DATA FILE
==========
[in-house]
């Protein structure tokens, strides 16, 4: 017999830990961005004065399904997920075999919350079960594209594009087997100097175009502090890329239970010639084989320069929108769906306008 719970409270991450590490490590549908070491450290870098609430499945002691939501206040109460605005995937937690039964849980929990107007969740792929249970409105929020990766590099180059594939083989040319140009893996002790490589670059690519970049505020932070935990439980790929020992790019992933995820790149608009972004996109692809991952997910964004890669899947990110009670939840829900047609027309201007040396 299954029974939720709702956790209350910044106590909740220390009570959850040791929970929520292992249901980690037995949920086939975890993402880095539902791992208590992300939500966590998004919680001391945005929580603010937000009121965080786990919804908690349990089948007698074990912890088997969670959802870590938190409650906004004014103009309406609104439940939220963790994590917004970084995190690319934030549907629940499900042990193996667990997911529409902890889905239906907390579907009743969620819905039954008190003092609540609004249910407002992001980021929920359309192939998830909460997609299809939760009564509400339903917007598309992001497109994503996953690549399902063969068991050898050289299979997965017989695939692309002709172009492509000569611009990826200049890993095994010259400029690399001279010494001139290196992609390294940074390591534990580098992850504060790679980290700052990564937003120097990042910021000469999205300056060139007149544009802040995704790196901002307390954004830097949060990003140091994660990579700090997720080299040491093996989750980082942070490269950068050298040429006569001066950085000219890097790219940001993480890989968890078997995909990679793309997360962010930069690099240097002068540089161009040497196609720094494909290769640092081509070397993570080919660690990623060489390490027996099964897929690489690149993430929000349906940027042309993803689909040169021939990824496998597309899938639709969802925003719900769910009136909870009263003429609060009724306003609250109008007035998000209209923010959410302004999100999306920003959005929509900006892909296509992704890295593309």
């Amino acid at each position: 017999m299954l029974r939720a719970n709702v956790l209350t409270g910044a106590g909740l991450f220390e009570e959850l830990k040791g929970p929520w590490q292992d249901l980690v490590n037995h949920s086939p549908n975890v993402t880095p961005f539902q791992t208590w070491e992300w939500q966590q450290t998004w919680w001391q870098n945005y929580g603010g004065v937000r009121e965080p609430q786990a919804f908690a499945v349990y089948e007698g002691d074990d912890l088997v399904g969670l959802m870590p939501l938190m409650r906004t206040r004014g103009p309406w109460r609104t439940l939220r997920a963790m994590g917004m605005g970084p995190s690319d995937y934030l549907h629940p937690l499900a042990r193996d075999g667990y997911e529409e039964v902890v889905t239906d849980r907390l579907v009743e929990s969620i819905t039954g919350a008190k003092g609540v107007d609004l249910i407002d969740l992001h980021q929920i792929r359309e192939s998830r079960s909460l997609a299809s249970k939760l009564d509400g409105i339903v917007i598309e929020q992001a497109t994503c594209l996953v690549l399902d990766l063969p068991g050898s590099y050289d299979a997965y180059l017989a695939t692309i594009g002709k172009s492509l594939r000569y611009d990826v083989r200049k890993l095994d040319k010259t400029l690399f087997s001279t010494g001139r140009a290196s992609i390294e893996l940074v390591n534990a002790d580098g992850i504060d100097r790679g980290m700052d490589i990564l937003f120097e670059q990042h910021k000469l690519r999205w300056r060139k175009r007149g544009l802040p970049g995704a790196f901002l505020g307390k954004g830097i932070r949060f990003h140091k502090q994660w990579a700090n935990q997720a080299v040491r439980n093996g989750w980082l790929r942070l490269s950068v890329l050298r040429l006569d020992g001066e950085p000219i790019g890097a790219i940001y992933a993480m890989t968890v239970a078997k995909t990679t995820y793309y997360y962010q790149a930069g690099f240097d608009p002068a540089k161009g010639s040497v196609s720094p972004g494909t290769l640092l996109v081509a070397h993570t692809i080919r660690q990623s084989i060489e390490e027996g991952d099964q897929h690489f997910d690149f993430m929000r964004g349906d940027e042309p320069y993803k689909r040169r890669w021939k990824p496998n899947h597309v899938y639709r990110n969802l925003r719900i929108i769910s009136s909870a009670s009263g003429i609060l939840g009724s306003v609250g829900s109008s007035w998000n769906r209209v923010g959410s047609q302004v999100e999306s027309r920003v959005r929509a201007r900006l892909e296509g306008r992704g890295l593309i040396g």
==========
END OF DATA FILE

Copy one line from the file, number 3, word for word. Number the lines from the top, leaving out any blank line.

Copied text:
């Amino acid at each position: 017999m299954l029974r939720a719970n709702v956790l209350t409270g910044a106590g909740l991450f220390e009570e959850l830990k040791g929970p929520w590490q292992d249901l980690v490590n037995h949920s086939p549908n975890v993402t880095p961005f539902q791992t208590w070491e992300w939500q966590q450290t998004w919680w001391q870098n945005y929580g603010g004065v937000r009121e965080p609430q786990a919804f908690a499945v349990y089948e007698g002691d074990d912890l088997v399904g969670l959802m870590p939501l938190m409650r906004t206040r004014g103009p309406w109460r609104t439940l939220r997920a963790m994590g917004m605005g970084p995190s690319d995937y934030l549907h629940p937690l499900a042990r193996d075999g667990y997911e529409e039964v902890v889905t239906d849980r907390l579907v009743e929990s969620i819905t039954g919350a008190k003092g609540v107007d609004l249910i407002d969740l992001h980021q929920i792929r359309e192939s998830r079960s909460l997609a299809s249970k939760l009564d509400g409105i339903v917007i598309e929020q992001a497109t994503c594209l996953v690549l399902d990766l063969p068991g050898s590099y050289d299979a997965y180059l017989a695939t692309i594009g002709k172009s492509l594939r000569y611009d990826v083989r200049k890993l095994d040319k010259t400029l690399f087997s001279t010494g001139r140009a290196s992609i390294e893996l940074v390591n534990a002790d580098g992850i504060d100097r790679g980290m700052d490589i990564l937003f120097e670059q990042h910021k000469l690519r999205w300056r060139k175009r007149g544009l802040p970049g995704a790196f901002l505020g307390k954004g830097i932070r949060f990003h140091k502090q994660w990579a700090n935990q997720a080299v040491r439980n093996g989750w980082l790929r942070l490269s950068v890329l050298r040429l006569d020992g001066e950085p000219i790019g890097a790219i940001y992933a993480m890989t968890v239970a078997k995909t990679t995820y793309y997360y962010q790149a930069g690099f240097d608009p002068a540089k161009g010639s040497v196609s720094p972004g494909t290769l640092l996109v081509a070397h993570t692809i080919r660690q990623s084989i060489e390490e027996g991952d099964q897929h690489f997910d690149f993430m929000r964004g349906d940027e042309p320069y993803k689909r040169r890669w021939k990824p496998n899947h597309v899938y639709r990110n969802l925003r719900i929108i769910s009136s909870a009670s009263g003429i609060l939840g009724s306003v609250g829900s109008s007035w998000n769906r209209v923010g959410s047609q302004v999100e999306s027309r920003v959005r929509a201007r900006l892909e296509g306008r992704g890295l593309i040396g």